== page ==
Lord Woodbine — also known as Woody — was the business partner of Allan Williams, who worked as the Beatles' manager. Woodbine ran two clubs in Liverpool 8, the Cabaret Artistes' Social Club and then the New Colony. The Beatles — or the Silver Beetles, then — played at both of these clubs, and for a week or so played live musical accompaniment to a stripper at the Cabaret Artistes Social Club. The young Beatles often socialized and drank with Woodbine, and would sometimes sleep the night at his New Colony Club on Berkeley Street. Woodbine also helped arrange their first Hamburg trip, and went there with them.
  But there was more to Lord Woodbine than his professional connections with the Beatles, wasn't there?
  Much more. What's barely mentioned in the Beatles books is that Lord Woodbine was a gifted musician, and very influential in Britain's black musical culture.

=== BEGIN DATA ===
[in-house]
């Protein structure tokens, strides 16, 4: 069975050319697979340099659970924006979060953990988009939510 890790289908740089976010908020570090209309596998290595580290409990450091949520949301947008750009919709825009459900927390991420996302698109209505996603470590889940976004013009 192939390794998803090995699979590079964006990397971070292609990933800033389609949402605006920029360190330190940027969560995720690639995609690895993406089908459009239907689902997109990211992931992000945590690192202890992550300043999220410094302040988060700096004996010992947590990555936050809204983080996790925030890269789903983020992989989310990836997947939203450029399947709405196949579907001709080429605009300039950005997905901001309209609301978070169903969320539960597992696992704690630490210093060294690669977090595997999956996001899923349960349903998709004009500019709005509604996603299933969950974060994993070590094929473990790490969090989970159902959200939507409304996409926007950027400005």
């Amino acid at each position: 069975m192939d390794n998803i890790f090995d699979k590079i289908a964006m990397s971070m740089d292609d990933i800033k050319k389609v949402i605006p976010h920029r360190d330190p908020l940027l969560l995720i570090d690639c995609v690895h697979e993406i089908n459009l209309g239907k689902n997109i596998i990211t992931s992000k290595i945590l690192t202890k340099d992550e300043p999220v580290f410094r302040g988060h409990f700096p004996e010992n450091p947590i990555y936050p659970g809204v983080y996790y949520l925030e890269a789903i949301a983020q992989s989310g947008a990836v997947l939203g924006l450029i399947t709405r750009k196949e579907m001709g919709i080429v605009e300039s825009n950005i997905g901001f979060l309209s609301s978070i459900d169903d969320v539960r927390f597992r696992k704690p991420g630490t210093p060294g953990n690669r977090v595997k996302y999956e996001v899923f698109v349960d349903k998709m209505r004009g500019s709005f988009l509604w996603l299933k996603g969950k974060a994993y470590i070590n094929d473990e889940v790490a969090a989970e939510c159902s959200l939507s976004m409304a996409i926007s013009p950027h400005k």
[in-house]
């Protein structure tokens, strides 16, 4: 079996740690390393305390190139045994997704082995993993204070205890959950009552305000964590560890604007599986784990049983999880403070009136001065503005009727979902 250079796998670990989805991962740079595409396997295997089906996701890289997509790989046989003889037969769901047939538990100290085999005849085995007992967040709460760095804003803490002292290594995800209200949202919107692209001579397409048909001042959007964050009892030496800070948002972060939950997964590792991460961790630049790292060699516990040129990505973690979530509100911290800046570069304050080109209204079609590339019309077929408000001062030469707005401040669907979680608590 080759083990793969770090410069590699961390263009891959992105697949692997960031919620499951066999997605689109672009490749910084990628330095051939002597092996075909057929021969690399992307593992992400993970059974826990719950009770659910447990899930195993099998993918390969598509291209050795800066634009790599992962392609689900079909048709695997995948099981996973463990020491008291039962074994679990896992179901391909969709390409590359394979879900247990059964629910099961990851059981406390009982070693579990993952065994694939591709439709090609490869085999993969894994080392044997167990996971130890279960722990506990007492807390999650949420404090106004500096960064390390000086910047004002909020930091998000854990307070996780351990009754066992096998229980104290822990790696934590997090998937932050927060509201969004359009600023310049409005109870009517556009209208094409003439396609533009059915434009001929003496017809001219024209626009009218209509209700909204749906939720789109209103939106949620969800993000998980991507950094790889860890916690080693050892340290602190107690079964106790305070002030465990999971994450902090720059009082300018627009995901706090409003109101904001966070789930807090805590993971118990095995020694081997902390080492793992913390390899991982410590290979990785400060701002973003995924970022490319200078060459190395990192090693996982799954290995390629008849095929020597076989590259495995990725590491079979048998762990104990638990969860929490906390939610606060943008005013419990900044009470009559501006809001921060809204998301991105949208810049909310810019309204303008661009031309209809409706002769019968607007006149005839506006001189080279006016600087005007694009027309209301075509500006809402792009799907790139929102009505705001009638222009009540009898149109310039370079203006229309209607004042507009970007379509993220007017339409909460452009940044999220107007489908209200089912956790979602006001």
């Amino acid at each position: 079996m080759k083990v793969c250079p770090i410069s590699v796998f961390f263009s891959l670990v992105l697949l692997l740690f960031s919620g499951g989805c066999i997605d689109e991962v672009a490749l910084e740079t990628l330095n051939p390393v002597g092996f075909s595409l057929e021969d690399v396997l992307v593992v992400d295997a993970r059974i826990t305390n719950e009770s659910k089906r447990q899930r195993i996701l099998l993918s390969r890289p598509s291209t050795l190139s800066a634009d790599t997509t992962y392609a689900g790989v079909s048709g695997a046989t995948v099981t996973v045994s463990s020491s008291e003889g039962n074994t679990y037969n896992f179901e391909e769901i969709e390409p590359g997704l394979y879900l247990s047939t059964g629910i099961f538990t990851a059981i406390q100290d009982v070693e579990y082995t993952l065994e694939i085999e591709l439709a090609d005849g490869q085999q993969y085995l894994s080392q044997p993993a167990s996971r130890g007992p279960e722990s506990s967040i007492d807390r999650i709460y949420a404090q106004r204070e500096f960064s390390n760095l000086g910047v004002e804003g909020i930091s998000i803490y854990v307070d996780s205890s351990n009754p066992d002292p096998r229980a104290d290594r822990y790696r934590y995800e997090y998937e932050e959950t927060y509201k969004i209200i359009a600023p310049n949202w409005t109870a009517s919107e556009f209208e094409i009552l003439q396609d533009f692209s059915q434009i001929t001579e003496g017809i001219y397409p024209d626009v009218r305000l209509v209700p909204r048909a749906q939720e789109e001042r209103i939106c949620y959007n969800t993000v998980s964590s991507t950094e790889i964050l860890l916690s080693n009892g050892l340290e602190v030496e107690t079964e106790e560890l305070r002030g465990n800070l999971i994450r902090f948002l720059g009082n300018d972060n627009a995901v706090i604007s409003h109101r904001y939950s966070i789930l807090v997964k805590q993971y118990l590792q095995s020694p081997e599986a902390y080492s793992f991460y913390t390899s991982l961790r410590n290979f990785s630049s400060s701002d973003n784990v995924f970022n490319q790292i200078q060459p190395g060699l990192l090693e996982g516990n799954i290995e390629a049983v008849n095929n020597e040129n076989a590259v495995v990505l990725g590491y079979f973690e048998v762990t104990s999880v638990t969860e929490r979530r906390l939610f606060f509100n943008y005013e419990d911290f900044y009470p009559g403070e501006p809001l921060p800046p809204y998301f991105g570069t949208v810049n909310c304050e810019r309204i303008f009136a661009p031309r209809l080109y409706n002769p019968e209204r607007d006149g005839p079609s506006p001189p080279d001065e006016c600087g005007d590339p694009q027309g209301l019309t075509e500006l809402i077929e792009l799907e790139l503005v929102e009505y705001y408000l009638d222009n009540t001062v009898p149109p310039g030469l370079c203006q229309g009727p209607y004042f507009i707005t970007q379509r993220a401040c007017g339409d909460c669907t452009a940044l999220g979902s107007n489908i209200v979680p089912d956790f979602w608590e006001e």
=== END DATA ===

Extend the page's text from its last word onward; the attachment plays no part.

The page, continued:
How?
  He started and led one of the very first steelpan orchestras in Britain, the All-Steel Caribbean Band. He was also one of the first calypso singers to perform in Britain, and later, Hamburg. Lord Woodbine, Harold Phillips' nickname, marked the respect he earned as a singer. Calypso singers are often called 'Lord'. The 'Woodbine' part of his name came from a calypso he wrote about characters named after cigarettes.
2 In the tracks of a steelband. As you say and just as the photo above shows, Lord Woodbine accompanied the Beatles to Hamburg. Let's go into some more detail about this man.
  You say, he was both a singer and songwriter ...
  Yes — as were two white youngsters who seemed very intrigued by him. John Lennon and Paul McCartney started writing songs as teenagers. Now in years of reading about the Beatles, I've only learnt of one other person they met in Liverpool who was a singer and songwriter. This was Lord Woodbine.